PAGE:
Of course you could just go for a 19 inch setup at 1280×1024 which would work out closer to $1000 and still give you an impressive 3,9 mega pixel.. or a dual 21 inch setup for 2 times $500 plus the $269 for the LX Dual Display Lift Stand. Choices. Choices. Choices.

Before you go off and order your own multi-screen setup: A word of advice for your monitor choice: choose something with a small bevel size (that’s the frame around the actual monitor) so that you easily place them close to one another and make sure that they are VESA mounting compatible. Sophisticated add-ons like usd hubs, built-in speakers and similar “nice-to-have” features can become a real problem because they might interfere with getting your screens as close as possible to one another. The extra features also often require the use of the supplied stand and you can thus end up disconnecting these features to get them onto a double or triple stand.

Samsung make some affordable “bare bones” screens without fancy USB ports, built-in speakers, etc but with great picture quality.

Right, I’ll now let you go off and plan your own triple monitor setup 🙂

MacBreakZ 4 Beta 1 Press Release is pleased to announce the availability of the first public beta of MacBreakZ version 4.

MacBreakZ has long been the break timer of choice for many Macintosh users having received a 4 mice rating from MacWorld in September 2002.

Version 4 is more than a simple upgrade, but is a re-thought, re-designed and re-written product developed in cooperation with a dedicated group of volunteer private alpha testers. The new version is completely re-implemented using Mac OS X’s native Cocoa libraries, but remains true to the spirit of earlier versions that repetitive injury prevention should be a fun rather than frustrating experience.

The extensive use of Tiger’s transparency and layering features and the invaluable input from our alpha testers have made MacBreakZ 4 far less intrusive than “traditional” break timers. Nick Miller, the lead cartoonist for the project, has contributed to the easy going tone of the product with his colorfull stretching illustrations executed in both a fun “informal” style and a more serious “business” style better suited for a more formal work setting.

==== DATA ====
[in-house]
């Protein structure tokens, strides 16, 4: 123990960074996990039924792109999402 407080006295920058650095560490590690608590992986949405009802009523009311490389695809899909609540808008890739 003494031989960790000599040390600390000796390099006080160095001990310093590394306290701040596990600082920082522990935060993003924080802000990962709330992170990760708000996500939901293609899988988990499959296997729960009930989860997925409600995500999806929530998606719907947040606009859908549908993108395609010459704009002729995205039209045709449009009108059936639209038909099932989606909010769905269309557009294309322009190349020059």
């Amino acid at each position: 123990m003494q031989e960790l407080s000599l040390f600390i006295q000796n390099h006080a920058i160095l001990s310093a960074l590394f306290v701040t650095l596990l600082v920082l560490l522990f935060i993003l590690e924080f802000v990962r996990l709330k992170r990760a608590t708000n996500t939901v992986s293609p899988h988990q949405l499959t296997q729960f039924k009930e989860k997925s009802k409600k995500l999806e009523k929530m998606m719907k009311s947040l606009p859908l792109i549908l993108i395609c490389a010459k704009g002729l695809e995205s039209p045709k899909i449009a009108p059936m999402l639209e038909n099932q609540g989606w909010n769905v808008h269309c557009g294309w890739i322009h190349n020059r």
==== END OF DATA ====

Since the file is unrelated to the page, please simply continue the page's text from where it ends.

In order to promote healthy computing on the Macintosh, we have slashed prices by over half for the introductory period of the product: a single user license is available for as little as $9.95.

MacBreakZ 4 beta 1 can be downloaded from:

Review of TypeMatrix EZ-Reach 2030 Ergonomic Keyboard


Choosing the right keyboard and mouse is one of the most important ergonomic decisions that we take when working with our computers. Many of us spend much or even all of our working lives in front of a computer screen and in the course of a single working day, we expect our finger to execute as much as 50,000 keystrokes. Over a 30 year career, you can thus expect to reach half a billion keystrokes.

While many of people are quite able to believe that half a billion waterdrops could erode a slab of concrete down to nothing, they appear to be pathologically unable to imagine that the same number of key strokes (strokes!) might cause a little irritation in the finger joints. Not so!

Under the circumstances spending a few extra bucks on a decent character input device does not sound like such a bad idea and the market is happy to supply you with an endless array of ‘ergonomic’ keyboards ranging from excellent to worse than the five dollar Dell keyboard that you are using now.

Most people who use ergonomic keyboards start doing so only after having experienced some early symptoms of Repetitive Strain Injury (RSI) and I was no exception. In 1996 while writing up my doctoral thesis as well as working full time, I developed tendonitis in my forearms and all kinds of secondary symptoms in my fingers. The time had come to reconsider changing my work habits (12 hour days, 6/7 day weeks, few breaks, less than perfect work environment and lots of bad habits).